A top priority is clean air supply starting with the sources of pressurized air for the aircraft ventilation, engines, APUs and air conditioning systems. Since the 1990’s, Airbus has defined additional requirements for bleed air cleanness on top of the requirements used for certification of engines and APUs by authorities. Airbus is supporting international research projects and working groups, to acquire independent external expertise and scientific knowledge by promoting best standards for an ideal cabin environment and its verification. Airbus is also involved during validation of the verification strategy with APU and engine manufacturers, while supporting with its own measurements.
These analytical capabilities can also be used to tackle problems that could occur during production flights, which are conducted for each aircraft prior to delivery by Airbus. Any contamination introduced during manufacturing will become apparent when the aircraft air supply system is operated as a whole, and some parts of the bleed air system are subjected to the highest operational temperatures for the first time.
Airbus developed a sophisticated measurement strategy consisting of combinations of online measurements and traditional air quality sampling according to international standards. Online mass spectrometry, as well as multifunctional sampling systems such as Fraunhofer IBP* sampling trolley, can be used to identify and track even small concentrations of pollutants in order to elucidate their origin.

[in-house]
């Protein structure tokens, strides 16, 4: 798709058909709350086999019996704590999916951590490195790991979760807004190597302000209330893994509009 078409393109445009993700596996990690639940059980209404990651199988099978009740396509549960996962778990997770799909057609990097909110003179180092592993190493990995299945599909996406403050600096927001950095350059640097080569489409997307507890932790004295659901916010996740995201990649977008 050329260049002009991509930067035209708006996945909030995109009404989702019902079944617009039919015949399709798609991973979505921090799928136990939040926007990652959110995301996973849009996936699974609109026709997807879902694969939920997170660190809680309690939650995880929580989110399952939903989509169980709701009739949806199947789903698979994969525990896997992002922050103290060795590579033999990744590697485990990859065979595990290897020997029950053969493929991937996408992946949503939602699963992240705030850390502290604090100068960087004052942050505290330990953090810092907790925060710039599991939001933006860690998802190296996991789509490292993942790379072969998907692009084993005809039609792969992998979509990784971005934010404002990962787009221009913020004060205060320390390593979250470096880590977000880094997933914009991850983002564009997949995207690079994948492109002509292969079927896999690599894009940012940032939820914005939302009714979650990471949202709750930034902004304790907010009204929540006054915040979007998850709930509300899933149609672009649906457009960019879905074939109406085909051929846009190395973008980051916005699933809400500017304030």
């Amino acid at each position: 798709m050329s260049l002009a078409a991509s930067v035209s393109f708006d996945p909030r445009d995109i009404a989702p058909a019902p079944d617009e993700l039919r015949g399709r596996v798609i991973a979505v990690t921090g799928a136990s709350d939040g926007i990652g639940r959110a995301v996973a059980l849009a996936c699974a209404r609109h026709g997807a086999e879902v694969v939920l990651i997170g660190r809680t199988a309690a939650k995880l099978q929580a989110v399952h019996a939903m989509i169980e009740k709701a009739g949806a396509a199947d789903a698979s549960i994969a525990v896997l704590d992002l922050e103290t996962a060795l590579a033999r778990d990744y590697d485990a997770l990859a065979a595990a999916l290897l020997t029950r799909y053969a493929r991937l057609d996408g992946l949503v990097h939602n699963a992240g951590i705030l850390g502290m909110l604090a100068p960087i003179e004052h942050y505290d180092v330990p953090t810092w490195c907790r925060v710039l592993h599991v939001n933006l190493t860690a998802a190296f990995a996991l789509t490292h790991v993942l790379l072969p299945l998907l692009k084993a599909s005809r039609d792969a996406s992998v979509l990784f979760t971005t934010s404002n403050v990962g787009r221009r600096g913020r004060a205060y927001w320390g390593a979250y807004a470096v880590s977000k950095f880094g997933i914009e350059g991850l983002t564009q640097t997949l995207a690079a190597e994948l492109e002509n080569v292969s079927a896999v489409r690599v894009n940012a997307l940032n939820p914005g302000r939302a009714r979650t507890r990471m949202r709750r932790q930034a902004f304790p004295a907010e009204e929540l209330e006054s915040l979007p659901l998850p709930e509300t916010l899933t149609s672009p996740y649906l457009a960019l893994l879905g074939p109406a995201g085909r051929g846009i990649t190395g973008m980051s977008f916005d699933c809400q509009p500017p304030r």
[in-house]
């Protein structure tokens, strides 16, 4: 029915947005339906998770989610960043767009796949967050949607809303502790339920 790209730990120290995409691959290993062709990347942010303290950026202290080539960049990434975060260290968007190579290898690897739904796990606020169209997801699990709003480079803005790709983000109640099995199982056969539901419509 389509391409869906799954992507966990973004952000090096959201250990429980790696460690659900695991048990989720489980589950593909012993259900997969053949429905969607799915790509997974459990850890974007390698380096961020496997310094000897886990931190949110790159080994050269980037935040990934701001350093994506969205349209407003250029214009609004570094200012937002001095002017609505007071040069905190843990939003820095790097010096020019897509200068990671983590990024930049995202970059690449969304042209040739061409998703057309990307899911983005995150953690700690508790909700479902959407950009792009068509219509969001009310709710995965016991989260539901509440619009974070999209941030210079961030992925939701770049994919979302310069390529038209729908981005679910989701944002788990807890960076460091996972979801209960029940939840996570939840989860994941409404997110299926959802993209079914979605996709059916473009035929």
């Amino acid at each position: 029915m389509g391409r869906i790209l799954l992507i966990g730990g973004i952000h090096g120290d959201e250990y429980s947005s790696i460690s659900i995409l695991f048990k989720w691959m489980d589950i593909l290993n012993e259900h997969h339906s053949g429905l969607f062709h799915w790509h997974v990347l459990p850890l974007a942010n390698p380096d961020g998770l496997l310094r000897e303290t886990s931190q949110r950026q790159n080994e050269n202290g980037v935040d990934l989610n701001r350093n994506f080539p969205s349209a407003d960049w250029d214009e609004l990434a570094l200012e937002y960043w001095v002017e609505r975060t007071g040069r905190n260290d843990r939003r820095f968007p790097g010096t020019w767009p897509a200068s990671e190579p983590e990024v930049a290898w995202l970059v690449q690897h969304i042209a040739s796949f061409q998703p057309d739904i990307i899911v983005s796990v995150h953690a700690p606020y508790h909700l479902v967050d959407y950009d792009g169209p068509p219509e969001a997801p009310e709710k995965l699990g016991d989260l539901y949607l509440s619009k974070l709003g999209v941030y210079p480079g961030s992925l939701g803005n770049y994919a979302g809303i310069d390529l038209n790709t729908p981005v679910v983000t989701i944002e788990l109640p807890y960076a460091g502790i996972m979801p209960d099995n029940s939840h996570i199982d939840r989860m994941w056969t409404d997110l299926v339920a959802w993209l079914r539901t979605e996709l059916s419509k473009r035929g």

*An automated and self-sustaining sampling system developed by Fraunhofer Institute for Building Physics (Fraunhofer IBP)
The online mass spectrometer used is a unique combination of a Proton Transfer Reaction (PTR) ionisation method with a Time Of Flight-Mass Spectrometer (TOF-MS).
With this analytical system a marker substance and finally the root cause for a specific contamination during first flights of a particular aircraft type could be identified unambiguously, based on the results of air quality measurements on the aircraft. Knowing the precise root cause and having clear evidence at hand, corrective actions could be implemented at the supplier’s, and be further followed up.
Airbus is working with industry partners and regulatory agencies to examine the end-to-end travel experience and ensure it continues to be healthy and safe.
Everyone - from airlines, pilots and crew, to members of the airport community, authorities, and travellers - needs to adopt health and safety routines when travelling. Whether it is on the way to or at the airport, behind the scenes at baggage, ground, and cargo handling or for cabin crew and pilots, everyone needs to play an active role to get back to the skies and maintain trust in air travel.